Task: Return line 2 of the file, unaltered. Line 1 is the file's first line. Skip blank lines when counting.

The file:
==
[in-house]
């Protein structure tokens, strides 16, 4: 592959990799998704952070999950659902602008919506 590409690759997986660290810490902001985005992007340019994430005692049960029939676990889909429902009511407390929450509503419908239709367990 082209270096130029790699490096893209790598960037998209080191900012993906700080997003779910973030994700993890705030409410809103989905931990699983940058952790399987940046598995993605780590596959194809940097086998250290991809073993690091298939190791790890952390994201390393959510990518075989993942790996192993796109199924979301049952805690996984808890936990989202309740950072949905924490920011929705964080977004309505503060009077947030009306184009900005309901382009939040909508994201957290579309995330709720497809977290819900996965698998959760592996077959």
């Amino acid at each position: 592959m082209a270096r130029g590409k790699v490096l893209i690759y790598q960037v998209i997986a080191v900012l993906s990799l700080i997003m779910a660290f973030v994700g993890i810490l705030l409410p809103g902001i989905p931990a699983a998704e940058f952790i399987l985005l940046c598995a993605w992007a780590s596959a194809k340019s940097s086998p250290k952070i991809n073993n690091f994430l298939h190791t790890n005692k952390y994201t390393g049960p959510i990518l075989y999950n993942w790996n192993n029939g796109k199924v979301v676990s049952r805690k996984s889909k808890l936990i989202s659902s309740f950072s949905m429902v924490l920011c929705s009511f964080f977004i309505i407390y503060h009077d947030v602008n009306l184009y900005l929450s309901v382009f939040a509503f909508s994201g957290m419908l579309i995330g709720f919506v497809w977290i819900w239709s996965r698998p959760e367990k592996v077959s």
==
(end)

């Protein structure tokens, strides 16, 4: 592959990799998704952070999950659902602008919506 590409690759997986660290810490902001985005992007340019994430005692049960029939676990889909429902009511407390929450509503419908239709367990 082209270096130029790699490096893209790598960037998209080191900012993906700080997003779910973030994700993890705030409410809103989905931990699983940058952790399987940046598995993605780590596959194809940097086998250290991809073993690091298939190791790890952390994201390393959510990518075989993942790996192993796109199924979301049952805690996984808890936990989202309740950072949905924490920011929705964080977004309505503060009077947030009306184009900005309901382009939040909508994201957290579309995330709720497809977290819900996965698998959760592996077959």